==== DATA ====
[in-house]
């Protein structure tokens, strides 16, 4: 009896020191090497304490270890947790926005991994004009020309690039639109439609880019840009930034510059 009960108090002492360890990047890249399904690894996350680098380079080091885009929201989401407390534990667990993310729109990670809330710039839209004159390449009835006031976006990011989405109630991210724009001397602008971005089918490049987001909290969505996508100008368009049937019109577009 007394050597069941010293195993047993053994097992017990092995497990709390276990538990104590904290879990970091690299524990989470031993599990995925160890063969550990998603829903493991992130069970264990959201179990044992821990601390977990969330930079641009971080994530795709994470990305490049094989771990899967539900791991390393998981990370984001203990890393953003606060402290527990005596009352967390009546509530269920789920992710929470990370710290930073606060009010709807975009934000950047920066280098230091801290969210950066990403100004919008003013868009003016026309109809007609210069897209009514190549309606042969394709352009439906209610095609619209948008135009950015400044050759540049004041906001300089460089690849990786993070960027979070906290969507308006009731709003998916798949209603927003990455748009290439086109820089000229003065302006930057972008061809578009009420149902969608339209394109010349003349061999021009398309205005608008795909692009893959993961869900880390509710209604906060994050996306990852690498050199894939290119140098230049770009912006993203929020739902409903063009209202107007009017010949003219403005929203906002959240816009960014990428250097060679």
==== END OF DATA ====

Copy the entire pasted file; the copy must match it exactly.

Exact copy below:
[in-house]
């Protein structure tokens, strides 16, 4: 009896020191090497304490270890947790926005991994004009020309690039639109439609880019840009930034510059 009960108090002492360890990047890249399904690894996350680098380079080091885009929201989401407390534990667990993310729109990670809330710039839209004159390449009835006031976006990011989405109630991210724009001397602008971005089918490049987001909290969505996508100008368009049937019109577009 007394050597069941010293195993047993053994097992017990092995497990709390276990538990104590904290879990970091690299524990989470031993599990995925160890063969550990998603829903493991992130069970264990959201179990044992821990601390977990969330930079641009971080994530795709994470990305490049094989771990899967539900791991390393998981990370984001203990890393953003606060402290527990005596009352967390009546509530269920789920992710929470990370710290930073606060009010709807975009934000950047920066280098230091801290969210950066990403100004919008003013868009003016026309109809007609210069897209009514190549309606042969394709352009439906209610095609619209948008135009950015400044050759540049004041906001300089460089690849990786993070960027979070906290969507308006009731709003998916798949209603927003990455748009290439086109820089000229003065302006930057972008061809578009009420149902969608339209394109010349003349061999021009398309205005608008795909692009893959993961869900880390509710209604906060994050996306990852690498050199894939290119140098230049770009912006993203929020739902409903063009209202107007009017010949003219403005929203906002959240816009960014990428250097060679």